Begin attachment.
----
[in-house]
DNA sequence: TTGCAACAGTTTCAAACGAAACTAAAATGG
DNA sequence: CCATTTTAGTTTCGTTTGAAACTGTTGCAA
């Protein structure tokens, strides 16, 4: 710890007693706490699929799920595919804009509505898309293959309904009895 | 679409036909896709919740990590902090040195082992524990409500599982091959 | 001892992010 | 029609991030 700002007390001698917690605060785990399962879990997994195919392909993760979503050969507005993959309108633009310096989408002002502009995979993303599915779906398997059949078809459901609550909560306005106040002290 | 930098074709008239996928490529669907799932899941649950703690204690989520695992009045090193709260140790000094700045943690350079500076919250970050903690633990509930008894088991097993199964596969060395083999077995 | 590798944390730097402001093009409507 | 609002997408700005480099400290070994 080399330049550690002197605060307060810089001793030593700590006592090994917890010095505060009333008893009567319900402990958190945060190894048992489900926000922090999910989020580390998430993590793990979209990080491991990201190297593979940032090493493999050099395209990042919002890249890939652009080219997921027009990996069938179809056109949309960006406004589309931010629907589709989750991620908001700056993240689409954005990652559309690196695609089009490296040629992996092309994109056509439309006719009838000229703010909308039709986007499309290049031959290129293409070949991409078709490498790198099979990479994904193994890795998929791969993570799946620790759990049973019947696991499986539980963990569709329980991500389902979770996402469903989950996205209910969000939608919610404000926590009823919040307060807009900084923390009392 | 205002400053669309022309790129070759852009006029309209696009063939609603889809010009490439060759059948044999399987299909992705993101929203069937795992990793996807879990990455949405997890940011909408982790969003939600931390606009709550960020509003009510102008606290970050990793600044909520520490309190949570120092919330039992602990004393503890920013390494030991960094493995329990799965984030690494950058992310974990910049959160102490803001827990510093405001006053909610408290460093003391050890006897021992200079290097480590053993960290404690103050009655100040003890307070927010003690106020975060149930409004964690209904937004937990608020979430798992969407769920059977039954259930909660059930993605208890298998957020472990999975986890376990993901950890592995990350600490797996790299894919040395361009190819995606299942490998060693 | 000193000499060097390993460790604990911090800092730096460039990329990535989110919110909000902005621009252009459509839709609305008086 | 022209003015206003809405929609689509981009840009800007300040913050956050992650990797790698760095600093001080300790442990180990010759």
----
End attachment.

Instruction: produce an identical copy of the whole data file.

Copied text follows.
[in-house]
DNA sequence: TTGCAACAGTTTCAAACGAAACTAAAATGG
DNA sequence: CCATTTTAGTTTCGTTTGAAACTGTTGCAA
């Protein structure tokens, strides 16, 4: 710890007693706490699929799920595919804009509505898309293959309904009895 | 679409036909896709919740990590902090040195082992524990409500599982091959 | 001892992010 | 029609991030 700002007390001698917690605060785990399962879990997994195919392909993760979503050969507005993959309108633009310096989408002002502009995979993303599915779906398997059949078809459901609550909560306005106040002290 | 930098074709008239996928490529669907799932899941649950703690204690989520695992009045090193709260140790000094700045943690350079500076919250970050903690633990509930008894088991097993199964596969060395083999077995 | 590798944390730097402001093009409507 | 609002997408700005480099400290070994 080399330049550690002197605060307060810089001793030593700590006592090994917890010095505060009333008893009567319900402990958190945060190894048992489900926000922090999910989020580390998430993590793990979209990080491991990201190297593979940032090493493999050099395209990042919002890249890939652009080219997921027009990996069938179809056109949309960006406004589309931010629907589709989750991620908001700056993240689409954005990652559309690196695609089009490296040629992996092309994109056509439309006719009838000229703010909308039709986007499309290049031959290129293409070949991409078709490498790198099979990479994904193994890795998929791969993570799946620790759990049973019947696991499986539980963990569709329980991500389902979770996402469903989950996205209910969000939608919610404000926590009823919040307060807009900084923390009392 | 205002400053669309022309790129070759852009006029309209696009063939609603889809010009490439060759059948044999399987299909992705993101929203069937795992990793996807879990990455949405997890940011909408982790969003939600931390606009709550960020509003009510102008606290970050990793600044909520520490309190949570120092919330039992602990004393503890920013390494030991960094493995329990799965984030690494950058992310974990910049959160102490803001827990510093405001006053909610408290460093003391050890006897021992200079290097480590053993960290404690103050009655100040003890307070927010003690106020975060149930409004964690209904937004937990608020979430798992969407769920059977039954259930909660059930993605208890298998957020472990999975986890376990993901950890592995990350600490797996790299894919040395361009190819995606299942490998060693 | 000193000499060097390993460790604990911090800092730096460039990329990535989110919110909000902005621009252009459509839709609305008086 | 022209003015206003809405929609689509981009840009800007300040913050956050992650990797790698760095600093001080300790442990180990010759």